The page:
That’s a bit like saying this. ‘Daisy, stop being stupid. No-one believes in statement x. Statement x is a straw man. You’ve created this straw man from your limited view of classroom practice. If you had more experience, you’d realise that no-one believed in statement X. Oh, and by the way, statement x is true! It must be, I read a book about it!’ On the one hand, my critics claim that I have a distorted view of the reality of classroom practice. In the next breath, they defend this exact same reality in the exact same terms as I have described it!
Here, for example, is Tom Sherrington. First, hardly anyone believes in statement x.
‘For me, the myths just don’t ring true as a general description of the state of our schooling or the issues with it.’
‘There are quite a few references to RSA’s Opening Minds and passing references to Guy Claxton. But their ideas are only used directly in a tiny sample of schools; they don’t represent the system in any way.’
Second, statement x is true.
‘I have to be open minded about the eventual outcomes [of projects].’
‘The example of Y4s talking about health and safety prior to going on a trip seemed perfectly reasonable.’
‘This Y9 History lesson, comparing bombing campaigns, sounds great to me.’
There are, obviously, some logical ways you can argue against my book, even if I think they are wrong. You can argue that my myths don’t exist – ie, that the evidence I produce to substantiate the myths isn’t strong enough, and the myths are not the problem that I claim. That is, not many people really do believe in statement x. I discuss the evidence that I use for this first claim and the criticism I’ve faced for it here.
Or, you can say that the myths are not myths after all. That is, they are sound and rational beliefs. In other words, people are right to believe in statement x because it is, after all, true.
You could also argue that I am wrong on both counts. In order to this, you’d have to say that hardly anyone believes in the myths I am outlining – which is a real shame, because they aren’t myths, they’re the best way to teach. Everyone should believe in them. In this case, the fact that you disagree with me on the first claim is actually of less importance. The disagreement over the second claim is more important.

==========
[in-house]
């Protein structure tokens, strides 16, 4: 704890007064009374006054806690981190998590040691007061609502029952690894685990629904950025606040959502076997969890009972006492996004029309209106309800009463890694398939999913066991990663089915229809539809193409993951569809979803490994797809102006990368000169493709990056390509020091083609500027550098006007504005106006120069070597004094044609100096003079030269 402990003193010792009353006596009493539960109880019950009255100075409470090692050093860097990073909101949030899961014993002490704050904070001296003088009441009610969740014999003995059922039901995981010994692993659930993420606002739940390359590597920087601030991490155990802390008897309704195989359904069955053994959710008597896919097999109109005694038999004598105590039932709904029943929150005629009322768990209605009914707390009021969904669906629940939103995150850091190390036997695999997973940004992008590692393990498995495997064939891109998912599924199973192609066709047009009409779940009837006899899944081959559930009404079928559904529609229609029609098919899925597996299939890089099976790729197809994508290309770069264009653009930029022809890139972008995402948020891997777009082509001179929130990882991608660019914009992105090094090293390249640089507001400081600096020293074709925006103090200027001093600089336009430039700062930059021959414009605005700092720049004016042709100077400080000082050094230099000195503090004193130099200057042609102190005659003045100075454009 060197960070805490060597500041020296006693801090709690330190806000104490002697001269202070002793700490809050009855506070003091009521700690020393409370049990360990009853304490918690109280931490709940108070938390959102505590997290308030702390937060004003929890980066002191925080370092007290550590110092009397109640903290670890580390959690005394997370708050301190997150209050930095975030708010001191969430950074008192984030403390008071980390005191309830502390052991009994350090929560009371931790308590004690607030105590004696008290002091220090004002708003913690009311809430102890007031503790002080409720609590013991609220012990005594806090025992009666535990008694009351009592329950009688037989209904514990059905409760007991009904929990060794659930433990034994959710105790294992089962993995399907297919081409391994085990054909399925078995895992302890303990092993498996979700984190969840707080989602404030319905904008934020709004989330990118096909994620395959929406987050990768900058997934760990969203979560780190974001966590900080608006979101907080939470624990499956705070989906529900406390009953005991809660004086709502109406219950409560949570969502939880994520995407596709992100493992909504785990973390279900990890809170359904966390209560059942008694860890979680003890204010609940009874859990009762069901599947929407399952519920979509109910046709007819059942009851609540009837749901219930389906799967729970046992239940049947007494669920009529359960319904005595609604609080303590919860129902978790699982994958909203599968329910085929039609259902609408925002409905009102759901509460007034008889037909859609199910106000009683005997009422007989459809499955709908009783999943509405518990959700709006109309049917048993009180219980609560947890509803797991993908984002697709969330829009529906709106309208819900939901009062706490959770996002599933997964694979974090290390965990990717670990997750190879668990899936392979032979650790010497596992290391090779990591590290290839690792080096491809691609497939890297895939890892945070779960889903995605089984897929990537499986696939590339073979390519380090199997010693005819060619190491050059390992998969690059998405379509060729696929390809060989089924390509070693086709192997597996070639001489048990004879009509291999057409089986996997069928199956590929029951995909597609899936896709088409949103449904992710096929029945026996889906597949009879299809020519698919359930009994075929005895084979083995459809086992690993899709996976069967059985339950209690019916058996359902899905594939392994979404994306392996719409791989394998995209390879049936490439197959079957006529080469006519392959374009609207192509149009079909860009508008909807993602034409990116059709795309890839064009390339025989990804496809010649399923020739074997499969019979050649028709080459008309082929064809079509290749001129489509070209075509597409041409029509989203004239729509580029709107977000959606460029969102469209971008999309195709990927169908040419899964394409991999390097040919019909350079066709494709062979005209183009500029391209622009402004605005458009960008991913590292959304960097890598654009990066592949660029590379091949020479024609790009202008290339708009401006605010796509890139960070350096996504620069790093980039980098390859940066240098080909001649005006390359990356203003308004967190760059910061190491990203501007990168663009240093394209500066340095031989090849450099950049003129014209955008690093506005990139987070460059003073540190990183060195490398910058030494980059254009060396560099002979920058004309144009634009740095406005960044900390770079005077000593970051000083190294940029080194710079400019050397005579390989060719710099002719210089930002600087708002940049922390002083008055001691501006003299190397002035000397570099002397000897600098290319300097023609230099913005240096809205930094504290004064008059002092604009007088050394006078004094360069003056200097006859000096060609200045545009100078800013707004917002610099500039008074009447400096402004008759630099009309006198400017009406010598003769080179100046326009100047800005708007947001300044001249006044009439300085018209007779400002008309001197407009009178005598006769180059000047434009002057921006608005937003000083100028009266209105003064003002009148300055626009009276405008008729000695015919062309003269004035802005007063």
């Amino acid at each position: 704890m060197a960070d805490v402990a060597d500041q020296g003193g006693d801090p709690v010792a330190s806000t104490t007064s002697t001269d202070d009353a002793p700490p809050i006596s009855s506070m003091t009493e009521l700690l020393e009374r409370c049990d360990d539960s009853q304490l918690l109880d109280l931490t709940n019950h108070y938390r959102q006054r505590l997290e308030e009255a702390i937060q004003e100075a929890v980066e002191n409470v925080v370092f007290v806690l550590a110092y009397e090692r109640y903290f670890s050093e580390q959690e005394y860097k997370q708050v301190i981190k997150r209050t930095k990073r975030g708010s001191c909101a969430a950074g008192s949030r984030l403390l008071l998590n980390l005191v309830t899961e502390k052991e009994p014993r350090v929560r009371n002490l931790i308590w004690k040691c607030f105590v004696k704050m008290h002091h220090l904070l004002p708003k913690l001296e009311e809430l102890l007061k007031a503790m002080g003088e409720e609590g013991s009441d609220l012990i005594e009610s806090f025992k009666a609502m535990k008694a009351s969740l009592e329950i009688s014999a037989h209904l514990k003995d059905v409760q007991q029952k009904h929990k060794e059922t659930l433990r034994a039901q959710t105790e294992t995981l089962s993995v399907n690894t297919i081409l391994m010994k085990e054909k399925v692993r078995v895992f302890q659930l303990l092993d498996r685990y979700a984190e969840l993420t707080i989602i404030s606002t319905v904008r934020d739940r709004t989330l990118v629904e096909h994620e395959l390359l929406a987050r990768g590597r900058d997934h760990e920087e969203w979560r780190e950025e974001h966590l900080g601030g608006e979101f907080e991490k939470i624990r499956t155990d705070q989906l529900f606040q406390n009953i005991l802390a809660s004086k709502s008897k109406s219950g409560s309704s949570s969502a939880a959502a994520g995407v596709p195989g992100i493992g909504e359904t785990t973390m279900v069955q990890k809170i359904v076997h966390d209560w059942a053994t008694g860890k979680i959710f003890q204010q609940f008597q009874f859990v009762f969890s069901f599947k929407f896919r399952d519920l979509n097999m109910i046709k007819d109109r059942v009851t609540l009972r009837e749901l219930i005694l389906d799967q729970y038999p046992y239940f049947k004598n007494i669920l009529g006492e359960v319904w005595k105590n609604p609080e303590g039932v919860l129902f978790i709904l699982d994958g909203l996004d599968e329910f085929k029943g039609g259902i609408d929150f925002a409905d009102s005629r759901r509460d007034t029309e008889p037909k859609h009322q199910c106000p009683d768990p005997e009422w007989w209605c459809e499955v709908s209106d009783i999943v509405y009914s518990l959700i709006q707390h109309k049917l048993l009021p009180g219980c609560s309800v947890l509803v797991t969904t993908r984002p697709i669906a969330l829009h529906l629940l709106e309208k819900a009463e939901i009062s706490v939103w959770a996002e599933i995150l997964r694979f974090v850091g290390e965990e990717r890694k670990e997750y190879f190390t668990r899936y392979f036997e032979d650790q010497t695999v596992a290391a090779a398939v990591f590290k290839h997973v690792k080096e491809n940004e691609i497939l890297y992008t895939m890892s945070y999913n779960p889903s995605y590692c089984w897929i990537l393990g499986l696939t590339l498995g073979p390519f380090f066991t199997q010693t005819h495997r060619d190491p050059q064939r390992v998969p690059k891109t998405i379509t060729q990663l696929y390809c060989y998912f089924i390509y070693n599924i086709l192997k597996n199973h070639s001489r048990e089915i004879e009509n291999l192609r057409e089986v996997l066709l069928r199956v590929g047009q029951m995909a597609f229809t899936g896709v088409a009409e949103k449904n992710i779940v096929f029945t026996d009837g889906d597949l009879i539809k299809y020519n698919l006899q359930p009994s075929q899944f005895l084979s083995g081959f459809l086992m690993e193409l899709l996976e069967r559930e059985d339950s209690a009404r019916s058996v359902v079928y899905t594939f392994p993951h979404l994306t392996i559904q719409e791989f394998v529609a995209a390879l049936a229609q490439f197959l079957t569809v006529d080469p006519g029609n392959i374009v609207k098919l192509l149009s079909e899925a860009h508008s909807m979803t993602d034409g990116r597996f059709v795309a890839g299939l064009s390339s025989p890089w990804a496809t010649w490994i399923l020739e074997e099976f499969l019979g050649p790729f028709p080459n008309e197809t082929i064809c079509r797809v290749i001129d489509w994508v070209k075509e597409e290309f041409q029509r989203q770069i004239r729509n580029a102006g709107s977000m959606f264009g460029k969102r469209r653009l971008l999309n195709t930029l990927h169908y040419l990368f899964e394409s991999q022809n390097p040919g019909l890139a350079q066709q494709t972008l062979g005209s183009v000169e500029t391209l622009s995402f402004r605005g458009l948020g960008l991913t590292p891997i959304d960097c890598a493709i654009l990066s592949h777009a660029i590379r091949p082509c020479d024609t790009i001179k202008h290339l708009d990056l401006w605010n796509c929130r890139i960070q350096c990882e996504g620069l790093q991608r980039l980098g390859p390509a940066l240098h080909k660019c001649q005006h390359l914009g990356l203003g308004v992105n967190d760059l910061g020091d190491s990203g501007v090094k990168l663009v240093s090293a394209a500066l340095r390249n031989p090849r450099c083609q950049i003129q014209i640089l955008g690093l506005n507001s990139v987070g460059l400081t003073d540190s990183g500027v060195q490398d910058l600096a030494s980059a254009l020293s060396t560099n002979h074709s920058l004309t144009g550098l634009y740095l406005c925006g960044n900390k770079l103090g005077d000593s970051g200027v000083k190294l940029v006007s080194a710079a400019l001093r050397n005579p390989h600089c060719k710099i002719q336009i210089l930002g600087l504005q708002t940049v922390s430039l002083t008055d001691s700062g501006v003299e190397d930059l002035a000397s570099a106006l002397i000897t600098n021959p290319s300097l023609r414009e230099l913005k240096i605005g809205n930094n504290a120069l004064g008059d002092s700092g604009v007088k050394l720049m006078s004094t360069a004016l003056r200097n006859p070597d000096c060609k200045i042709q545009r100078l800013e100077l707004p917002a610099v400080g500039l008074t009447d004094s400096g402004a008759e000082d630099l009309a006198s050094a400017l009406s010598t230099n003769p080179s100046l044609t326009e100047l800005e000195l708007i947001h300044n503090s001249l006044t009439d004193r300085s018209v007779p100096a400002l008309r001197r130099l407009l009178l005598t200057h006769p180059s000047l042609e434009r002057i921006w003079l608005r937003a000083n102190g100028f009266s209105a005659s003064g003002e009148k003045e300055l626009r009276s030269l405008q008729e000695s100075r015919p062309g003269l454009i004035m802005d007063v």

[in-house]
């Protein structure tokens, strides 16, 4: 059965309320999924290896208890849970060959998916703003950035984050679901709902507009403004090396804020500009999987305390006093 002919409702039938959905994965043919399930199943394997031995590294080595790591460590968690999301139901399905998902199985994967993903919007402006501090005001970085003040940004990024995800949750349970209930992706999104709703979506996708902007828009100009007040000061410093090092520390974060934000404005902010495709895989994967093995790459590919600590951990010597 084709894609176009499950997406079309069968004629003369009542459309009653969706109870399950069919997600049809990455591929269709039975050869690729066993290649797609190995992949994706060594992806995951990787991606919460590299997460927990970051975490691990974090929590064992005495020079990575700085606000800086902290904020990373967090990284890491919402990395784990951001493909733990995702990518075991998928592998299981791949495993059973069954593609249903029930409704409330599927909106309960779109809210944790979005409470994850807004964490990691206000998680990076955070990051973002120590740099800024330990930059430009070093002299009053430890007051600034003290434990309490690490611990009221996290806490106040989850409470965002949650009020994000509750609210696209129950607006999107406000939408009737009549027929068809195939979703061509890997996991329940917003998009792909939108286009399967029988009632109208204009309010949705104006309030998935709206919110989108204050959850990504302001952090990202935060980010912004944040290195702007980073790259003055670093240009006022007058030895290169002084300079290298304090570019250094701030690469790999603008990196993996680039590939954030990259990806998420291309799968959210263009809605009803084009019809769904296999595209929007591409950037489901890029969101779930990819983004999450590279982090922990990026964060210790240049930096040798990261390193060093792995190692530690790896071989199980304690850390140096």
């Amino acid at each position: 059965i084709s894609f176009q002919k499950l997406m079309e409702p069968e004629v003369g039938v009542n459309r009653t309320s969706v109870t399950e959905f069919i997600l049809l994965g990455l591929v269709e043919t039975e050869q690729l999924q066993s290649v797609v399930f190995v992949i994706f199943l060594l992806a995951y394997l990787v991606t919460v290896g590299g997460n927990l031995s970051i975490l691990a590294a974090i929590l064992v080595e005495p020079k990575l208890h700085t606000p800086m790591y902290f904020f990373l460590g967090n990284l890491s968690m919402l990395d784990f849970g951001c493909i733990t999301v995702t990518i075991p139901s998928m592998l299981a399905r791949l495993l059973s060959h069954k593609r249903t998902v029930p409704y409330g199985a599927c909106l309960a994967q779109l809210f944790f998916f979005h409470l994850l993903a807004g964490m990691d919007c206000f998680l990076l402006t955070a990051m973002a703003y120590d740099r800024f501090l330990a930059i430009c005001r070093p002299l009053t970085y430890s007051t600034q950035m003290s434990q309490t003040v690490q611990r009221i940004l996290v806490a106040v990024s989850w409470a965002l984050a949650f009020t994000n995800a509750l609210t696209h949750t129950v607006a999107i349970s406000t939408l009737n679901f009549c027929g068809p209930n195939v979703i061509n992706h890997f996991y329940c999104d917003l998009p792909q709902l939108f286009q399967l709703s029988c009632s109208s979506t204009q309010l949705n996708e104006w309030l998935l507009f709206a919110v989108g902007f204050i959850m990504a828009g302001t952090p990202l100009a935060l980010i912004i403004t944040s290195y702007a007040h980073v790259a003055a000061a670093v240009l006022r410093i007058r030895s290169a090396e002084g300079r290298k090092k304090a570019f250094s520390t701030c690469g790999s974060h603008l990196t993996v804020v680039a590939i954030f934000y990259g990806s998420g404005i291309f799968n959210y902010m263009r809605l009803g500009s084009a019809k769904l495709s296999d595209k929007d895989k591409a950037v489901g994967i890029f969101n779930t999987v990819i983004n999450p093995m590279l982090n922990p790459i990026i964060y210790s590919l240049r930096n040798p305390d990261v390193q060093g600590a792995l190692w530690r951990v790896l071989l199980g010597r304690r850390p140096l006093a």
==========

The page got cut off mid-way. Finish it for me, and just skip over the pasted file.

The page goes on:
But what you can’t do is to say that my depiction of the myths is a straw man – and then go on to say that they aren’t myths. That is, you can’t argue that statement x is a straw man AND that statement x is in fact true. You can’t claim I am attacking a straw man, before going on to show that the alleged ‘straw man’ is something you are in complete agreement with. If you do so, you are actually inadvertently giving me evidence for my first claim – that these myths really do exist – and proving that, after all, the alleged straw man is not so straw after all.
For me – and I think, in reality, for most of my critics – the really interesting claim is the second one. Even if you don’t think the myths are the systemic problem that I do, there is enough evidence to show that they are present in places. So it would be nice if we could at least agree on this, and then move on to the more interesting and educationally meaningful second claim – are the myths really myths? Are the types of lessons I criticise really deserving of criticism? That will be the subject of next week’s post.